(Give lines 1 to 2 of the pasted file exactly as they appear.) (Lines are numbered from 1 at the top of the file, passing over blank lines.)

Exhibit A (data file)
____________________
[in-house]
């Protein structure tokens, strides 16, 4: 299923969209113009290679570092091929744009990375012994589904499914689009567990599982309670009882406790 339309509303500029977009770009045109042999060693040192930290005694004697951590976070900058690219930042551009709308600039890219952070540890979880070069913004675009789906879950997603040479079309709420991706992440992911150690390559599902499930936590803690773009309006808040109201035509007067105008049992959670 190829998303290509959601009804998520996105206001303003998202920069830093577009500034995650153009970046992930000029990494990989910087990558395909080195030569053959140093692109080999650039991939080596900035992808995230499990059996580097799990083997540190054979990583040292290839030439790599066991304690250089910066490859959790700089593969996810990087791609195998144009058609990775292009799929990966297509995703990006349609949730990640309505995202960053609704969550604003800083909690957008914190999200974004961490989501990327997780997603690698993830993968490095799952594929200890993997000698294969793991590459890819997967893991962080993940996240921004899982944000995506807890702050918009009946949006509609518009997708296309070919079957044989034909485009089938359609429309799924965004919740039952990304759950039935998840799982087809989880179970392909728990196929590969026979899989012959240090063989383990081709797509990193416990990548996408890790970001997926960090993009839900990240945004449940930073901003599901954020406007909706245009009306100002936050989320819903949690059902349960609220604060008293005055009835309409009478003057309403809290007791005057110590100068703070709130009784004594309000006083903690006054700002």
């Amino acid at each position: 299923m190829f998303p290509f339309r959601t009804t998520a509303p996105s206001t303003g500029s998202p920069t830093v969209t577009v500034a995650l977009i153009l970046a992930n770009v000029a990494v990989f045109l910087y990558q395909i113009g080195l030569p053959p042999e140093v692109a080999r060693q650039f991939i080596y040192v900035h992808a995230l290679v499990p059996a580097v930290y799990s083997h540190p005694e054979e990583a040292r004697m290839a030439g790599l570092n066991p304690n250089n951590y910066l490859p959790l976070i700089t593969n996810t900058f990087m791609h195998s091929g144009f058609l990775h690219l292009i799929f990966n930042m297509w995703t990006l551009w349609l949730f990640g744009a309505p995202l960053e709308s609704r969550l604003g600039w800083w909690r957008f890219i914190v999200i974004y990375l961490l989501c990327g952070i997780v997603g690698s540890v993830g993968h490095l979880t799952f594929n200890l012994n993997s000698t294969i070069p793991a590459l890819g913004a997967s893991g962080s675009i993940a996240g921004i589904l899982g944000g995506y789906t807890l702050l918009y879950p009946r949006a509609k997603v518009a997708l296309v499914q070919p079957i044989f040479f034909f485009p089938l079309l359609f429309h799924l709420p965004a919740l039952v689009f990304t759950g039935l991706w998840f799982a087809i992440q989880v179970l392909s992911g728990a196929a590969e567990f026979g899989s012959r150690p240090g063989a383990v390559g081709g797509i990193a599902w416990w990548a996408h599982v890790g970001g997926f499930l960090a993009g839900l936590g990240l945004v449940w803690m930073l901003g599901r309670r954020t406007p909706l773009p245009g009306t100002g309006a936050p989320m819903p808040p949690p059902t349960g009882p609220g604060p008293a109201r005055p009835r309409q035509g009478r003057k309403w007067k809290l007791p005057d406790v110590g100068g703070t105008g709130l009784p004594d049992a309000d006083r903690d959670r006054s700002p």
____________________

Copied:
[in-house]
């Protein structure tokens, strides 16, 4: 299923969209113009290679570092091929744009990375012994589904499914689009567990599982309670009882406790 339309509303500029977009770009045109042999060693040192930290005694004697951590976070900058690219930042551009709308600039890219952070540890979880070069913004675009789906879950997603040479079309709420991706992440992911150690390559599902499930936590803690773009309006808040109201035509007067105008049992959670 190829998303290509959601009804998520996105206001303003998202920069830093577009500034995650153009970046992930000029990494990989910087990558395909080195030569053959140093692109080999650039991939080596900035992808995230499990059996580097799990083997540190054979990583040292290839030439790599066991304690250089910066490859959790700089593969996810990087791609195998144009058609990775292009799929990966297509995703990006349609949730990640309505995202960053609704969550604003800083909690957008914190999200974004961490989501990327997780997603690698993830993968490095799952594929200890993997000698294969793991590459890819997967893991962080993940996240921004899982944000995506807890702050918009009946949006509609518009997708296309070919079957044989034909485009089938359609429309799924965004919740039952990304759950039935998840799982087809989880179970392909728990196929590969026979899989012959240090063989383990081709797509990193416990990548996408890790970001997926960090993009839900990240945004449940930073901003599901954020406007909706245009009306100002936050989320819903949690059902349960609220604060008293005055009835309409009478003057309403809290007791005057110590100068703070709130009784004594309000006083903690006054700002």